Canada begins easing U.S. border pandemic restrictions
Prime Minister Justin Trudeau announced Monday the gradual easing of pandemic restrictions at the Canada-U.S. border.
Driving the news: Trudeau told a news conference this would begin Monday with the lifting of a 14-day quarantine requirement for Canadian residents fully vaccinated against COVID-19. The measure has been in place since March last year.
- These residents will also no longer be required to stay in a government-approved hotel for their first three days back in Canada.
Yes, but: The easing of the rules does not apply to fully vaccinated U.S. residents as Trudeau wants to keep the border shut until at least 75% of Canadians are fully vaccinated.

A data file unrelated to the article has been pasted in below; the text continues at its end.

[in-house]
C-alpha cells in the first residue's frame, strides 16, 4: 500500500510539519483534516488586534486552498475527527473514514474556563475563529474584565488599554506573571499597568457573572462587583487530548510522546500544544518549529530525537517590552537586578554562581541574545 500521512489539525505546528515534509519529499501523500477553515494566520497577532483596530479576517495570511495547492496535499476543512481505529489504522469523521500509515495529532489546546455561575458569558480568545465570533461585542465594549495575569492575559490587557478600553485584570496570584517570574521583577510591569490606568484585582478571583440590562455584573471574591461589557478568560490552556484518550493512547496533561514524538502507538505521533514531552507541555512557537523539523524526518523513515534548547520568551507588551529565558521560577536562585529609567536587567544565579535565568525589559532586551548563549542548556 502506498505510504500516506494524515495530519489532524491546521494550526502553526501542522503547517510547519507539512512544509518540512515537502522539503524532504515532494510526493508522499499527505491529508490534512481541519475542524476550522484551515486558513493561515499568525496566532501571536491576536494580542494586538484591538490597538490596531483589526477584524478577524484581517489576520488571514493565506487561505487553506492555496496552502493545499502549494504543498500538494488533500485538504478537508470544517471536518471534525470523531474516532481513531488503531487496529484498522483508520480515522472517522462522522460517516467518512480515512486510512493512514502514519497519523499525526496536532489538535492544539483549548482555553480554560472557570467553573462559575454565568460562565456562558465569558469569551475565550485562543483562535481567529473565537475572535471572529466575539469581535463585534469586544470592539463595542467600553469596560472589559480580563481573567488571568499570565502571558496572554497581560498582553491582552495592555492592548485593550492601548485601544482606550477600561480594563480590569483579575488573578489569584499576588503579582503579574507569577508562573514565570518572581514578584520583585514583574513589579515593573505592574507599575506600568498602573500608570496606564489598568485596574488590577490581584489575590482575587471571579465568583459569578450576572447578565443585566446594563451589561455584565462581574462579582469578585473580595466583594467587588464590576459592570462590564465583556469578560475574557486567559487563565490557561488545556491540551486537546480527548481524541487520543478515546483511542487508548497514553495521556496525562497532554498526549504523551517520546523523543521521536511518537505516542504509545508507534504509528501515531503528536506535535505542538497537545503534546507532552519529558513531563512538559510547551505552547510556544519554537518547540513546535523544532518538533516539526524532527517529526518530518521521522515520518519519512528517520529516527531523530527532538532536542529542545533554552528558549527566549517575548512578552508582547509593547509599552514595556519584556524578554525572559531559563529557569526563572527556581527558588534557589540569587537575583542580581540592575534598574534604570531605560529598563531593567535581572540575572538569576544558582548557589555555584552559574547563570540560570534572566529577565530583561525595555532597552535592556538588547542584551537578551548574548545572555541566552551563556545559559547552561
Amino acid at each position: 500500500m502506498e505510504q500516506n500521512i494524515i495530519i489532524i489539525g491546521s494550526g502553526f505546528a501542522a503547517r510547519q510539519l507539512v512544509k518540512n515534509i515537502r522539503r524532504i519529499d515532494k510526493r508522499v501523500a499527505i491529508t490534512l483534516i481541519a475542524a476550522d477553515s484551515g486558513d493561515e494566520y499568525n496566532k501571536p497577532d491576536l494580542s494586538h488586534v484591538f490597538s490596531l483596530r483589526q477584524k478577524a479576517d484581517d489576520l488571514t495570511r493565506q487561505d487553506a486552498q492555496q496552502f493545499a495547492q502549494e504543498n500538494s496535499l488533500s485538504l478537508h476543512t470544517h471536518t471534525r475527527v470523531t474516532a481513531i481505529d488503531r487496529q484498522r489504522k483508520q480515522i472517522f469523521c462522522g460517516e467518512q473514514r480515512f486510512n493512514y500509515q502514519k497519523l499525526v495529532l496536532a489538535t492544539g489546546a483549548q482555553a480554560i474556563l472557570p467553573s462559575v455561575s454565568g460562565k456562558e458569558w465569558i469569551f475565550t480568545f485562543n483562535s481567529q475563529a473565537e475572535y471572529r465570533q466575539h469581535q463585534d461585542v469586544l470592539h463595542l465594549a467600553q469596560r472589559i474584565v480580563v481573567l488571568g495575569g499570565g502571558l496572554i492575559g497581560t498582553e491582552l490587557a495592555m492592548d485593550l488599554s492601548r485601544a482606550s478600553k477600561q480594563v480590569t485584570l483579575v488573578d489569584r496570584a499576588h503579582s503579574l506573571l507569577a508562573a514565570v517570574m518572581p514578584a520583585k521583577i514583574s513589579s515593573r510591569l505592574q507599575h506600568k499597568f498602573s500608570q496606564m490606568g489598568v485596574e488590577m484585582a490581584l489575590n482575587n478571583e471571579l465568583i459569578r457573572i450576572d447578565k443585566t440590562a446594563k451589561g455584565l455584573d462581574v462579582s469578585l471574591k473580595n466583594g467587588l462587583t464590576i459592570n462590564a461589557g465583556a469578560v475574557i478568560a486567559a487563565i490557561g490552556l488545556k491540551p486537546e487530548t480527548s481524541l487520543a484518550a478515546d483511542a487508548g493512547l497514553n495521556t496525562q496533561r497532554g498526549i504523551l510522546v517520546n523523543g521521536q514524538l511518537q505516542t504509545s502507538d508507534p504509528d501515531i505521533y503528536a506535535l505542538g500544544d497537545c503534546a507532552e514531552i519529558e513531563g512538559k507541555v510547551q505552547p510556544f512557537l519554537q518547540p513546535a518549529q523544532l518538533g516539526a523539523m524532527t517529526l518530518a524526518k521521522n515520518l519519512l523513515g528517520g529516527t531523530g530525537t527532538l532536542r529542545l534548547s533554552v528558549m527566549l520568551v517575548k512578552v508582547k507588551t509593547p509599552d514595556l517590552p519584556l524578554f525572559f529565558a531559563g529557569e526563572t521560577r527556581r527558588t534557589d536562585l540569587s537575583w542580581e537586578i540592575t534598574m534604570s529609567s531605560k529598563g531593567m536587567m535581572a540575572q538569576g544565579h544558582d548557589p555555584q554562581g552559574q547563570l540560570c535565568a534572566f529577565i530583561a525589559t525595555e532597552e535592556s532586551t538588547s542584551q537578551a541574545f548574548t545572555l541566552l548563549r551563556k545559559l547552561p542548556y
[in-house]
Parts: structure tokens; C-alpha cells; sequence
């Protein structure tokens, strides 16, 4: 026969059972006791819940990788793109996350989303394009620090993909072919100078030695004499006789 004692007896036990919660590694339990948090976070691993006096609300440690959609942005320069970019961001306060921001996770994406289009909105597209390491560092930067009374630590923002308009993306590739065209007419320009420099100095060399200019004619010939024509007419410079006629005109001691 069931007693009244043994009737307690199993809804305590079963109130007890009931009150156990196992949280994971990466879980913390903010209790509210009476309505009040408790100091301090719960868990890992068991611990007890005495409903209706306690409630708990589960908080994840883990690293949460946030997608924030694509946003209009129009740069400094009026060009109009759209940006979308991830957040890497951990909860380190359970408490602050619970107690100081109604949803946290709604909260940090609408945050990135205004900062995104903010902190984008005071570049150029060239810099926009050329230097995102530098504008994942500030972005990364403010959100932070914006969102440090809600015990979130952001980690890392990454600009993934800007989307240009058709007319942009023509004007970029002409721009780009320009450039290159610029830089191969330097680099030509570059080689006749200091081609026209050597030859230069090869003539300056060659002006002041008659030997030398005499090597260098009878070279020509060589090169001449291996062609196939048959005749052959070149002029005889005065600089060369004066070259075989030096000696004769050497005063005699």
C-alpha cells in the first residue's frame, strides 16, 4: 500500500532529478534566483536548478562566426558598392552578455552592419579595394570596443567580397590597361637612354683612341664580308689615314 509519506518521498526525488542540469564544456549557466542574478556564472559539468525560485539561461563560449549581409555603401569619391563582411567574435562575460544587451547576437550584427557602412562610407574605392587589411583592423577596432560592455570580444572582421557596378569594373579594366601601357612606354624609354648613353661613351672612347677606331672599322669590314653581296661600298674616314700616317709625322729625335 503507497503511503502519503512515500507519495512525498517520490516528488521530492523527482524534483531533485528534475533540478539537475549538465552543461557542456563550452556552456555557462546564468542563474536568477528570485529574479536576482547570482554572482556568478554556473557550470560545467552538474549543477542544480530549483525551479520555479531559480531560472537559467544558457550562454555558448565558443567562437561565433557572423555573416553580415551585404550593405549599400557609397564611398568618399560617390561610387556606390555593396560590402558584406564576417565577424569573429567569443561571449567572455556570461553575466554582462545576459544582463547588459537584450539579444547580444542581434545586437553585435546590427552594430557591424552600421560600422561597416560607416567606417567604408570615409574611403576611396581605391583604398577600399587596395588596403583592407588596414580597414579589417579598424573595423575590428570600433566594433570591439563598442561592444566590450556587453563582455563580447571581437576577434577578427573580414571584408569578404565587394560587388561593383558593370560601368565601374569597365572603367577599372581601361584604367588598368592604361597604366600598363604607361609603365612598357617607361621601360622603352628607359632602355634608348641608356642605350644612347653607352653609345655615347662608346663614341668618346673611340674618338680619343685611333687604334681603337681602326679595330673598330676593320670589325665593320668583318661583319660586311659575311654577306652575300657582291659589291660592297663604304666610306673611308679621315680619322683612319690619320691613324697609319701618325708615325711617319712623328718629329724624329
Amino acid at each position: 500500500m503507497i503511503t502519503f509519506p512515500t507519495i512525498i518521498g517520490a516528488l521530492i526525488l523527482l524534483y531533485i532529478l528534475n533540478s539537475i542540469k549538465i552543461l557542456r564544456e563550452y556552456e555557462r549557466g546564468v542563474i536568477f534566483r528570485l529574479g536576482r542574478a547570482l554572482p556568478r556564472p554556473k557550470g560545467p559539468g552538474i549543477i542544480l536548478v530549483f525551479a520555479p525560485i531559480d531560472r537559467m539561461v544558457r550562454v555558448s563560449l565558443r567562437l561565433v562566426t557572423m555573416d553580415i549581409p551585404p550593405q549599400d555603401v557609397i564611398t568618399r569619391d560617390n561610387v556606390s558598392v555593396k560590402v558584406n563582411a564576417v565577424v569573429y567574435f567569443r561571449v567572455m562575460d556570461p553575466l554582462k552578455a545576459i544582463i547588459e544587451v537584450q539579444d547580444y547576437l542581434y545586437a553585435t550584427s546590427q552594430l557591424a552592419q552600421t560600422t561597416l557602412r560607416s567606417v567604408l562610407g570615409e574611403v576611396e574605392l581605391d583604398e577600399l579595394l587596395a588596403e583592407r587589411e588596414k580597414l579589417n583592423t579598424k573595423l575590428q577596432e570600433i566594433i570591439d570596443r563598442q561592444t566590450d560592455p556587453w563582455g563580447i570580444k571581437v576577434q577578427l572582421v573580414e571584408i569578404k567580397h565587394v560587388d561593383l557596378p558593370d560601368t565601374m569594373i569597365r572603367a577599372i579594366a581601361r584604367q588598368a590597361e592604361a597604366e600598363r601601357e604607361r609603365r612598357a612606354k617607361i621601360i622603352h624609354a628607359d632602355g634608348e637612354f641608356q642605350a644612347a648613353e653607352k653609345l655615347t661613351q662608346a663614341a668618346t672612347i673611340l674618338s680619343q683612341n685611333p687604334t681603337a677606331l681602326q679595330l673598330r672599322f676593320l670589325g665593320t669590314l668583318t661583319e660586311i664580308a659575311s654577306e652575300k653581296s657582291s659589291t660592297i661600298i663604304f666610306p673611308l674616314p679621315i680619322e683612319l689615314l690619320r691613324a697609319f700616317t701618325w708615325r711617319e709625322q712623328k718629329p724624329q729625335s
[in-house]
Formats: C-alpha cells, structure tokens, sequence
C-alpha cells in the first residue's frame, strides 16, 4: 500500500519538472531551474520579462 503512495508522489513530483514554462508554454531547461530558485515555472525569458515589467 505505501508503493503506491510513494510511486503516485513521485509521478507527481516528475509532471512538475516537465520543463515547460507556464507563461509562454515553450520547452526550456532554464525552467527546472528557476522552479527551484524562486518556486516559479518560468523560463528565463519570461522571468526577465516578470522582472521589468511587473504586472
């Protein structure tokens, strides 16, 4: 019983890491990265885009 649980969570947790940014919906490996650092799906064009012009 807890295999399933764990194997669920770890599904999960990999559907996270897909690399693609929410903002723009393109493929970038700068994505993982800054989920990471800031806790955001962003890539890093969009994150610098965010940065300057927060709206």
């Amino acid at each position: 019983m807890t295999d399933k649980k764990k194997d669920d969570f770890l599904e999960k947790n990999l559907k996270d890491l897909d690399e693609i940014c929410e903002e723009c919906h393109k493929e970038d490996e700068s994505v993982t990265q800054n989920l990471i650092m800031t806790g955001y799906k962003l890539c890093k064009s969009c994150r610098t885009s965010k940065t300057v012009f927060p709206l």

What he's saying: "We're very hopeful that we're going to see new steps on reopening announced in the coming weeks," Trudeau said at the news conference in Sault Ste. Marie, Ontario.
- "We're going to make sure that we're not seeing a resurgence of COVID-19 cases because nobody wants to go back to further restrictions, after having done so much and sacrificed so much to get to this point."
By the numbers: Nearly 67% of Canada's population has had at least one coronavirus vaccine dose, official figures show.
- Just over 27% have been fully vaccinated against the virus.
What to watch: Canada's restrictions barring nonessential travel with the U.S. will remain in place until at least July 21.